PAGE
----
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Cleveland pulls back on commander picks after police commission objects

Cleveland Police Chief Wayne Drummond addresses attendees of Community Police Commission during a meeting Oct. 13. Drummond told commissioners the police department would follow the rules laid out in the city charter.
Matt Richmond
Ideastream Public Media
At a meeting of the Cleveland Community Police Commission on Oct. 13, 2023, then-Police Chief Wayne Drummond told attendees and commissioners the police department would follow the rules laid out in the city charter.

The city of Cleveland is recalling the promotions of two police commanders, following an objection by the Community Police Commission.

On Feb. 6, Mayor Justin Bibb held a swearing-in ceremony for Kevin Kincaid, who was promoted to commander of the Bureau of Special Services, and Ralph Valentino, promoted to commander of the Fourth District.

But on Feb. 22, the city sent a letter to the CPC announcing it had converted the promotions to “interim.” In the letter, Chief Ethics Officer Delante Spencer Thomas said that, under the city charter, the CPC should have been involved in the promotion process.

“It has come to the Administration’s attention that the CPC was inadvertently omitted from the initial selection process for these promotions,” Thomas wrote. “[Cleveland Division of Police] assured my office that the oversight was unintentional and regrets any issue this caused.”

Kincaid replaces former Cmdr. Al Johnson, who was in charge of the Bureau of Special Services before an internal affairs investigation into the oversight of the Gang Impact Unit led to his demotion and a 30-day suspension.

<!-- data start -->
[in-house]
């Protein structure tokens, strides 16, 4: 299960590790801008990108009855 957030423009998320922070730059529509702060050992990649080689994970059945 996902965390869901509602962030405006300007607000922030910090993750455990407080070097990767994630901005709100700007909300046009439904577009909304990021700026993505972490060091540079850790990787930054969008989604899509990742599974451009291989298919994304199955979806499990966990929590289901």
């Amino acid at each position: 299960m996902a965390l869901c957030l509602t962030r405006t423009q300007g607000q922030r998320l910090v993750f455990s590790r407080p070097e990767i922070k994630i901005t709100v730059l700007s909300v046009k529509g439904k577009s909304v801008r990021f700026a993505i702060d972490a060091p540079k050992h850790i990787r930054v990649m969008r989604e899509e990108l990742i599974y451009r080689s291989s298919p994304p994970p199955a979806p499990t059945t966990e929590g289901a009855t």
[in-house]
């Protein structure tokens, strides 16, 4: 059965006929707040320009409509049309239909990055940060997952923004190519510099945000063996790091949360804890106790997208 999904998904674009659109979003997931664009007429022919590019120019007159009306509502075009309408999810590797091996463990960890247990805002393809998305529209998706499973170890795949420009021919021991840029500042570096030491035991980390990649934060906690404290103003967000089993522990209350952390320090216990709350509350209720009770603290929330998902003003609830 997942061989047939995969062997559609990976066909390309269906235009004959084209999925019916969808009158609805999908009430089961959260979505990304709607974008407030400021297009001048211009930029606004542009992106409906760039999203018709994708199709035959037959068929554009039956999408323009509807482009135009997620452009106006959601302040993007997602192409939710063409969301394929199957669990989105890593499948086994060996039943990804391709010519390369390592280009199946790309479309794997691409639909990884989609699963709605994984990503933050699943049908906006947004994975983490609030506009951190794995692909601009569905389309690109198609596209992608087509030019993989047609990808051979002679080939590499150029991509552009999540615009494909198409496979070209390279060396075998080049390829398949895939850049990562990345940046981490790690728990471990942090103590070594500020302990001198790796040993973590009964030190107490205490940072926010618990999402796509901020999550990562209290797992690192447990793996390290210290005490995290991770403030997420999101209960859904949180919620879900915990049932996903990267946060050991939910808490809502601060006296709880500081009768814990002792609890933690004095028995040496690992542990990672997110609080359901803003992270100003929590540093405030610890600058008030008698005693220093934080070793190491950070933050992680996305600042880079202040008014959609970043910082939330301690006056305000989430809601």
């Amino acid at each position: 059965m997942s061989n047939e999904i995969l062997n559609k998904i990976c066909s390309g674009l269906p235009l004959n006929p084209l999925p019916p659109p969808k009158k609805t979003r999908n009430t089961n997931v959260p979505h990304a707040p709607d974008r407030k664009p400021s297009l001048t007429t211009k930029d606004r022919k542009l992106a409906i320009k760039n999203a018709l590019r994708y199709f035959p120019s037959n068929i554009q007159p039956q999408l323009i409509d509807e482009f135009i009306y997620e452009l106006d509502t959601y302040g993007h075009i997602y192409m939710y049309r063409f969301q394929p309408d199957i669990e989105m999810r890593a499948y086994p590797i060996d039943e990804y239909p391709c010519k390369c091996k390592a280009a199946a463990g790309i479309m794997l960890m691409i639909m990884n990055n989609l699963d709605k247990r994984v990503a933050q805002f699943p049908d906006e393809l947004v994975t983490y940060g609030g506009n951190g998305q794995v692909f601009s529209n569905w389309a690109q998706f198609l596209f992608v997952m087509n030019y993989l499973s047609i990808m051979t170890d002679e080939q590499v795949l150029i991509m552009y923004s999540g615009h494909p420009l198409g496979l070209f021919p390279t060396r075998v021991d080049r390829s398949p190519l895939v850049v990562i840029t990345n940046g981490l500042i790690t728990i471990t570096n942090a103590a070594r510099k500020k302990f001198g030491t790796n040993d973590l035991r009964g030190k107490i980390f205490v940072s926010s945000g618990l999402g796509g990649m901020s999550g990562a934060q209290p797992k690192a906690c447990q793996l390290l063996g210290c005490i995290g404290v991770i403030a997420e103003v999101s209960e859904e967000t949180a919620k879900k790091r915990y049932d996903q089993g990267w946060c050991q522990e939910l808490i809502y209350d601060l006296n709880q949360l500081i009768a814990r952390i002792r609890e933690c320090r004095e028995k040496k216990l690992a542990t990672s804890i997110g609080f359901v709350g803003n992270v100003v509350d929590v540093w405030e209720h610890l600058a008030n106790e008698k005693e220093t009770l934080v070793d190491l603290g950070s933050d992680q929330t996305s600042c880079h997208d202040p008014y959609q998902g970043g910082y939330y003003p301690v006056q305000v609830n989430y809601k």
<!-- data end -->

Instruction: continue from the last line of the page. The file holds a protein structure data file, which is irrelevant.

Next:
Johnson has since left the Cleveland Division of Police to work for the Cuyahoga County Sheriff’s Department and sued the city and several members of the police department over the discipline decision.

Valentino replaces Cmdr. Maurice Brown, who was sworn in as commander of the Fourth District in December 2022 and now oversees the Bureau of Special Investigations.

“The Bibb Administration respects the CPC’s authority in CDP oversight, and recognizes the importance of community input in the City’s public safety operations — including the selection of its command staff,” Thomas wrote in the letter addressed to CPC Executive Director Jason Goodrick.

The city proposed a March 29 deadline for the CPC to make recommendations on the promotions.

“Our authority must be honored and until the CDP and the City of Cleveland follow the proper process for appointing commanders, as outlined in Charter 115-5, their promotions are unlawful and should be rescinded immediately,” CPC co-chair John Adams wrote in a Feb. 12 press release about the promotions. “In the future, we hope that the citizens of Cleveland can trust that their police department will not demonstrate such overt disregard for the laws they have taken a sworn oath to enforce.”

One of the many authorities given to the CPC after the passage of Issue 24 in 2021 is the “interviewing and recommending of candidates for police commander and inspector general to the Mayor.”

The commission has not asserted its authority to review any other commander promotions since the passage of Issue 24.

Adams said, in an interview Monday, the commission hopes to interview several of the applicants for Fourth District commander during a public event somewhere in the district before making a recommendation to the mayor.

“I think there's just over 20 applicants, so we're not looking at just these two commanders that they promoted,” Adams said. “We want to look at all of the candidates.”

The Fourth District, on Cleveland’s southeast side, is the busiest and most violent of the five police districts, data show. It had the most calls for service and homicides in each of the last three years, according to data from the Cleveland Division of Police.

The decision by the city to delay the promotions so the CPC could conduct its review came as a surprise, said Adams.

“I'm hoping that we can work with the city in a more effective way. Clearly, right now it looks adversarial,” Adams said, citing ongoing disputes over police records and the mayor’s rejection of its nominee for executive director. “The reality is that a lot of our dealings with the city have been dealing with legal stuff that we haven't really seen eye-to-eye on. But what I'm hoping is that we'll finally start working together.”

Matthew Richmond is a reporter/producer focused on criminal justice issues at Ideastream Public Media.